Defendant’s newspaper published a story about a family that emphasized the family’s abject poverty. The family sued alleging that defendant invaded their privacy by placing them in an objectionable false light in the public eye.
A newspaper may be liable for publishing statements that it knows falsely or recklessly disregards the truth.
Melvin Cantrell died after an Ohio bridge collapsed. The Plain Dealer newspaper wrote a story on the funeral of Melvin Cantrell and how his death impacted his family. Five months later, the writer and photographer (co-defendants) from the newspaper visited the Cantrell home again to write and photograph a follow-up feature. The article was published and contained numerous falsehoods, including an assertion that Margaret Cantrell refused to talk about the family. In reality, Margaret Cantrell was not home during the visit. The article also emphasized the Cantrells’ abject poverty. Margaret Cantrell and four of her minor children (plaintiffs) brought suit against Forest City Publishing Company (co-defendant), the publisher of The Plain Dealer, as well as the writer and photographer. The Cantrell family alleged the article made them the objects of pity and ridicule.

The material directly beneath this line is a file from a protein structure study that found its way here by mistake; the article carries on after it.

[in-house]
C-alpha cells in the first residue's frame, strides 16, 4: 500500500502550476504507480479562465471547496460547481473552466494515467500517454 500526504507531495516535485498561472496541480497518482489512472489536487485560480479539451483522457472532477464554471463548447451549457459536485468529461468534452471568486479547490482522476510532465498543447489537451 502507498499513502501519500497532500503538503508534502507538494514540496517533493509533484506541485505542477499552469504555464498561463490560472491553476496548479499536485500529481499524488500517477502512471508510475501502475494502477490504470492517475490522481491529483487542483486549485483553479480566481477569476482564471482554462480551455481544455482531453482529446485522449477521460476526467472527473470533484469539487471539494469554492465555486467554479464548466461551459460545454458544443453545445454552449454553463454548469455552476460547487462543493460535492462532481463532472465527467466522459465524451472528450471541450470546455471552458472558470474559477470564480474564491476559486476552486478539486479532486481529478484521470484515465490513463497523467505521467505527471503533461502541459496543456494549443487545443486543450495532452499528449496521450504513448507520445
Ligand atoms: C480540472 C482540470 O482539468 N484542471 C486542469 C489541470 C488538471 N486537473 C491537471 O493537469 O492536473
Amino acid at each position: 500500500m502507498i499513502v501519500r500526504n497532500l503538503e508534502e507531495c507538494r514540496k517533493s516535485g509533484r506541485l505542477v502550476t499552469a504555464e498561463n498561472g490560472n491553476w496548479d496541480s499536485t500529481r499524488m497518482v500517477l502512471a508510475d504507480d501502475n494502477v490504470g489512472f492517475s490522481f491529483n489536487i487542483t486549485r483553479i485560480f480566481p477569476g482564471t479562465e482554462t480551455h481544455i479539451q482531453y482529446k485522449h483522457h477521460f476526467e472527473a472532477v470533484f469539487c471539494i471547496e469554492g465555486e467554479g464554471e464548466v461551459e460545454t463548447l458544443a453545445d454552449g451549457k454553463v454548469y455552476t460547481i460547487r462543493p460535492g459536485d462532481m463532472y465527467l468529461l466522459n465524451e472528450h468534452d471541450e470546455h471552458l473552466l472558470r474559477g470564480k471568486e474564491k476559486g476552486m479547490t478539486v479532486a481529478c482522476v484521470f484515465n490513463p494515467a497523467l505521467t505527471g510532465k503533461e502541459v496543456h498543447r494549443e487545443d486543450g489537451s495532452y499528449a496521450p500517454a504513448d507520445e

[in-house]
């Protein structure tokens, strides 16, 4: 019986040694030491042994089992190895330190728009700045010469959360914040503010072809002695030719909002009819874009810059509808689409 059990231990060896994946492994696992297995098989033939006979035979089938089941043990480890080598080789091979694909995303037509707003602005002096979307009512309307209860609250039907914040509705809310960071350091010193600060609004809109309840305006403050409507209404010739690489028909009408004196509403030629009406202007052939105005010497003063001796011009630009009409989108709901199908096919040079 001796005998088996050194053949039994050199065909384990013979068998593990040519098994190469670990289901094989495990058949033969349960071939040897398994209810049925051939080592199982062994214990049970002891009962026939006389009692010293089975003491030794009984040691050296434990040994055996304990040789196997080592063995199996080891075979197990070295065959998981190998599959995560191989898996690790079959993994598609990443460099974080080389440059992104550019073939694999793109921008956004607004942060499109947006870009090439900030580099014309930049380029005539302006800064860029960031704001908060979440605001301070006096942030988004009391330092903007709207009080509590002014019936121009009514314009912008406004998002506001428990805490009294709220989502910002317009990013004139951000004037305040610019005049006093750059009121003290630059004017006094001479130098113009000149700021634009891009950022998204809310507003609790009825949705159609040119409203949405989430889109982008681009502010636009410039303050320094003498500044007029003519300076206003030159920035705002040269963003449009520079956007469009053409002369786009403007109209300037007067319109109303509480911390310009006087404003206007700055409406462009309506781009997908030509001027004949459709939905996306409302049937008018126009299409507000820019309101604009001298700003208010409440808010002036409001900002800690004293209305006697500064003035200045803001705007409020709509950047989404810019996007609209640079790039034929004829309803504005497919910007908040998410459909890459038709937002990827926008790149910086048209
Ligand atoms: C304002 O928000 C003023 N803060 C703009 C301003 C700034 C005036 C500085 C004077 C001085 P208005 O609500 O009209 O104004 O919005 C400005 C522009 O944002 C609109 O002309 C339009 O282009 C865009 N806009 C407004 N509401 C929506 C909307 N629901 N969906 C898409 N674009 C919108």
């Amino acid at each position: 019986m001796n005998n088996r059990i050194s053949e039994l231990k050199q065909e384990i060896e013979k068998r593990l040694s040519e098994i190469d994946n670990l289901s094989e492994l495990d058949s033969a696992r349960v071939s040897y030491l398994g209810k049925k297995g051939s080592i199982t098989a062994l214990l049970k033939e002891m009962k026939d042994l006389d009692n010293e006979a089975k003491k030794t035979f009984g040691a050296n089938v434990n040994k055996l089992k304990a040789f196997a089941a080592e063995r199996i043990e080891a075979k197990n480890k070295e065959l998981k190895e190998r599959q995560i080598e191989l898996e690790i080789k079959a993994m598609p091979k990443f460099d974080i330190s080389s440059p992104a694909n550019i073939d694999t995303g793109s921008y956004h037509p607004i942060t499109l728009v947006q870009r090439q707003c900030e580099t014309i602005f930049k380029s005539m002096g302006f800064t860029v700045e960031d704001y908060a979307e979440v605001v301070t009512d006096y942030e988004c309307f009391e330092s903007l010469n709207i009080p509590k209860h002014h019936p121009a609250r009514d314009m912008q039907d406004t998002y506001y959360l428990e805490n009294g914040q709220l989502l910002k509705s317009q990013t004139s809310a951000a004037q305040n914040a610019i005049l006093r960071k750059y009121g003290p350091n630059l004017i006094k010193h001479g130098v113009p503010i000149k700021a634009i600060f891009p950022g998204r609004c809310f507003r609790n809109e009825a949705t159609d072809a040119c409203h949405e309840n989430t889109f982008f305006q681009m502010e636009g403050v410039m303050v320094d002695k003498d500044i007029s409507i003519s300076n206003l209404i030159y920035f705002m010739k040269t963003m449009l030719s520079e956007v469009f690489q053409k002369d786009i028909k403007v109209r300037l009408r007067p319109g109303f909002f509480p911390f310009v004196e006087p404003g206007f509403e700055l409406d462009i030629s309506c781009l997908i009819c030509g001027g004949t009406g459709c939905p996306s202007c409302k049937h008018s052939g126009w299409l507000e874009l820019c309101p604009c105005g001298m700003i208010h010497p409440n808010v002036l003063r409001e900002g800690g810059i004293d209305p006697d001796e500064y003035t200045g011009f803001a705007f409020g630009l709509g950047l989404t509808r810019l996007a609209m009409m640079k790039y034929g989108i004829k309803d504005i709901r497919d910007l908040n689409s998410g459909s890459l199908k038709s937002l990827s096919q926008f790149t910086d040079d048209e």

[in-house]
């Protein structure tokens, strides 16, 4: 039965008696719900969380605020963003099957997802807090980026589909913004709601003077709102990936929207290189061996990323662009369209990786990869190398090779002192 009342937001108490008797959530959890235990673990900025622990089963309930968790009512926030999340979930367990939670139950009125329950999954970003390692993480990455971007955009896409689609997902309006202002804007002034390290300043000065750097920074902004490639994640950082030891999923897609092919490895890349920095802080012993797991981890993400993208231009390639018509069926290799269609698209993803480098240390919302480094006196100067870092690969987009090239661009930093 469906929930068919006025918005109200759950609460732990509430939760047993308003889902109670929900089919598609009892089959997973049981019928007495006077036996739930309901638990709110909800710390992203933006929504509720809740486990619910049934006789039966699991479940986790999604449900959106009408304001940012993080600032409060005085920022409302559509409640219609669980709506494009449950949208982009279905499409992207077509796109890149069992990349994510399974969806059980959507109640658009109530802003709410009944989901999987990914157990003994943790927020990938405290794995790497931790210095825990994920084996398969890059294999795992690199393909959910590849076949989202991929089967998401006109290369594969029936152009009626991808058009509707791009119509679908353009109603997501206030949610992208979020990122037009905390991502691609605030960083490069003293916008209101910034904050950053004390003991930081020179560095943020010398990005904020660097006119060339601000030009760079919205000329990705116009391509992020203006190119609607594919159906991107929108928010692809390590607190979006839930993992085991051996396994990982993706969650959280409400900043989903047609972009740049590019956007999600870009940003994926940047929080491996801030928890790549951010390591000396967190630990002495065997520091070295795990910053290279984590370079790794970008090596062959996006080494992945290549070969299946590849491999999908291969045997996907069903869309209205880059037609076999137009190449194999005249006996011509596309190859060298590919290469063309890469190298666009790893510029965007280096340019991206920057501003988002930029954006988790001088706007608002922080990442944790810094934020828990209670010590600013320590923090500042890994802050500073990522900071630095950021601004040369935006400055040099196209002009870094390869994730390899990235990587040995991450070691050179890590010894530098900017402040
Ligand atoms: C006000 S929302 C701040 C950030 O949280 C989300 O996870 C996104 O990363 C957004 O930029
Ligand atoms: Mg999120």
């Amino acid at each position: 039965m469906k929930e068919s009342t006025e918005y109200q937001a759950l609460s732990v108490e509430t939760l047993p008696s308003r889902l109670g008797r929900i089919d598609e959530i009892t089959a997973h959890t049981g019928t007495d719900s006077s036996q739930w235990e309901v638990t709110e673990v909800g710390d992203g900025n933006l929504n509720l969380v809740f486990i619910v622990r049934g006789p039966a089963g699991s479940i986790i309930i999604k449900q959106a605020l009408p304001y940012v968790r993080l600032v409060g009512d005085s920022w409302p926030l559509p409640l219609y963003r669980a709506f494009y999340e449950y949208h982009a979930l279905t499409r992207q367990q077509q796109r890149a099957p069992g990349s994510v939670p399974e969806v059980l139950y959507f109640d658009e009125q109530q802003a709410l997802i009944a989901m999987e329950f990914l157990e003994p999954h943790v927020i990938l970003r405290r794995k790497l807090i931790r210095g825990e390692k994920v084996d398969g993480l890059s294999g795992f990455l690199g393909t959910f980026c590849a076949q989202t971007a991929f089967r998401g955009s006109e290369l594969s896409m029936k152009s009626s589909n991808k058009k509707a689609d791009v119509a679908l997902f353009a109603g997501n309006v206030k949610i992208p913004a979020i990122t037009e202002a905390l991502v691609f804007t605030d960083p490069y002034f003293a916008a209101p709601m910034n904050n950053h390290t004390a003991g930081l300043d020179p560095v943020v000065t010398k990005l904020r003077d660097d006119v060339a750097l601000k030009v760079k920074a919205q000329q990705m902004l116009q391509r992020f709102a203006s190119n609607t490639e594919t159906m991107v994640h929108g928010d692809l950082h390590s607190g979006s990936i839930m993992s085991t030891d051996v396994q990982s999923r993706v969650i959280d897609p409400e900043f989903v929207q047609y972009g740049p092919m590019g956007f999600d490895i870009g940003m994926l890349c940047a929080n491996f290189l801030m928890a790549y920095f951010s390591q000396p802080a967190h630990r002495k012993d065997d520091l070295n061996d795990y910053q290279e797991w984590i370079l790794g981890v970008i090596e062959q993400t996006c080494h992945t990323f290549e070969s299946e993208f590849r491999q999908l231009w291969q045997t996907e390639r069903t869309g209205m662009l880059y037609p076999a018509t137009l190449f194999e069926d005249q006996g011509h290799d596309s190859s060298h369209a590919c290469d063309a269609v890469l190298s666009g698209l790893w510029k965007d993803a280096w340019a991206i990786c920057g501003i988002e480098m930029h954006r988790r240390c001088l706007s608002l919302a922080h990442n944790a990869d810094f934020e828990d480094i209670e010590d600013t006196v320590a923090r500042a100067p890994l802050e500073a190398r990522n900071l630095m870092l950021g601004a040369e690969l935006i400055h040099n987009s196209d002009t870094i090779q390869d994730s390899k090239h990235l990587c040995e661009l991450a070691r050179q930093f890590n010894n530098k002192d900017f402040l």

Whether the appellate court erred in setting aside the jury’s verdict?
Yes. The judgment of the appellate court is reversed and the case is remanded so that court can enter a judgment affirming the judgment of the district court.
The district court judge struck the punitive damages claim because Mrs. Cantrell had not proven that the invasion of privacy was done maliciously. When the district court judge dismissed the punitive damages claim, he did so in reference to the common-law standard of malice—not the “actual malice” standard from New York Times v. Sullivan. However, the appellate court erroneously assumed that the New York Times “actual malice” standard was controlling here. Thus, the appellate court erred in setting aside the jury’s verdict.